Cambridge wants tourists to explore beyond famous schools
Ninety teenage girls from Uruguay packed into the Harvard Shirt Shop on Massachusetts Avenue on a recent afternoon, scooping up $10 Crimson key chains and $50 university sweat shirts.
They had visited Harvard and MIT during a half-day stop in Cambridge on their three-week trip to the East Coast. Then they hopped on a bus and crossed the river to eat and shop in Boston.
It was a typical Cambridge tourist visit — a fact the city officials would like to change.
“I watch them charge off the buses every morning, take pictures, and get back on,” said Richard Rossi, the city manager. “I think Cambridge has a lot more to offer. We need to promote the off-beat stuff to get people out to our neighborhoods.”
The Cambridge Office for Tourism is trying to capture a greater share of the state’s $18 billion tourism industry by branding the city as more than its ivory towers. A new marketing campaign pumps up the city’s eclectic neighborhoods, from local retailers along Brattle Street to a tour highlighting scientific innovations at the Massachusetts Institute of Technology and companies in Kendall Square.
Domestic travelers spent $6.7 billion in Boston in 2012, nearly nine times the $760 million they shelled out in Cambridge, according to the Massachusetts Office of Travel and Tourism. The office doesn’t track international traveler spending by city but said foreign visitors spent roughly $1.7 billion in Greater Boston.
Robyn Culbertson, the executive director of the Cambridge Office for Tourism, hopes the campaign will boost money spent at local museums, hotels, restaurants, and shops.
Her agency created a new “Cambridge in 60 seconds” video featuring a young woman visiting the Longfellow House and the Harvard Museum of Natural History, stopping in coffee shops, shopping at Oona’s Experienced Clothing, buying produce at a farmers market, eating at the Russell House Tavern, and enjoying a glass of wine on a boat operated by the Charles Riverboat Co. There are only a few scenes of the city’s colleges, including a shot of a tourist rubbing the shiny foot of the John Harvard statue in Harvard Yard.
New visitor pamphlets offer more than 60 arts, educational, musical, and recreational attractions in the city. Culbertson plans to create videos on each neighborhood, which will be featured on the new website.
She said attractions like a new innovation tour in Kendall Square and on the MIT campus are showing travelers another side of the city. Run by Cambridge Historical Tours, it focuses on Cambridge’s scientific community, including the Whitehead Institute for Biomedical Research, the David H. Koch Institute for Integrative Cancer Research, pharmaceutical giant Novartis AG, the MIT Media Lab, and the Broad Institute.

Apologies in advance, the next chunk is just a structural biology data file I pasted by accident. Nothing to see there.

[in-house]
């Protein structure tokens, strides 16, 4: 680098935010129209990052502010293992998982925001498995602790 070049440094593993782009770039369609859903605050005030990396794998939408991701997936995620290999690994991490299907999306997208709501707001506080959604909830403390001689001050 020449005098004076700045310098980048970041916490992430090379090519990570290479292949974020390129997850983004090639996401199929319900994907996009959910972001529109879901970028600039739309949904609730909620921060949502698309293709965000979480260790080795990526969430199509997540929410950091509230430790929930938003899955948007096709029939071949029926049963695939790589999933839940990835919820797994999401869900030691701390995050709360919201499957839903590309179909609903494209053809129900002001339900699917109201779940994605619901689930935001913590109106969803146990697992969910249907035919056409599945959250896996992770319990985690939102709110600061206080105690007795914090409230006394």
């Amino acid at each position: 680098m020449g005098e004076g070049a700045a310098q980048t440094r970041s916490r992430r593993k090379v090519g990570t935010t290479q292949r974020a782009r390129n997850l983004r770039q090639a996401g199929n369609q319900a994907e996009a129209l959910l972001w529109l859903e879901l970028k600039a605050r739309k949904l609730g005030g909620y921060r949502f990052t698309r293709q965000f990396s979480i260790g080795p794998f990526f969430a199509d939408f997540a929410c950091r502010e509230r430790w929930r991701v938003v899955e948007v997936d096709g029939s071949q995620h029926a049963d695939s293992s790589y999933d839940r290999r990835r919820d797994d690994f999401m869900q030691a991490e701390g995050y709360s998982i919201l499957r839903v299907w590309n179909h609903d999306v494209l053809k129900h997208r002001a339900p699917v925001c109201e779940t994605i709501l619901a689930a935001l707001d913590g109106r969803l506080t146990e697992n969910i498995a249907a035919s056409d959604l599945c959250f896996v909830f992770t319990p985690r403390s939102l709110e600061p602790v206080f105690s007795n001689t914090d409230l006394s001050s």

But some tour operators aren’t convinced that their customers want to spend more time in Cambridge.
Rafael A. Torres, president of Spanish-speaking tour operator Don Quijote Tours in Quincy, said many of his clients only have a few days to experience Greater Boston.
Harvard and MIT are internationally recognized institutions and often considered must-see destinations. Lesser-known Cambridge attractions, such as the Museum of Science or the Longfellow House, have to compete for time with major Boston draws such as Boston Common, Fenway Park, and Newbury Street.
“Priorities count,” said Torres, who led the group of Uruguayan teens. “People don’t know anything about Cambridge other than Harvard and MIT.”
But some others are open to the idea of adding Cambridge tours.
Boston Duck Tours pass by the Museum of Science but otherwise don’t enter Cambridge and only come as close as the middle of the Charles River. Chief executive Cindy Brown said the company tried to add the city to its route 20 years ago but were blocked by residents who didn’t want military-style vehicles on their streets.
“We wouldn’t be opposed,” Brown said. “We’re always open to expanding our business. There are plenty of people in Boston who are interested in visiting Cambridge.”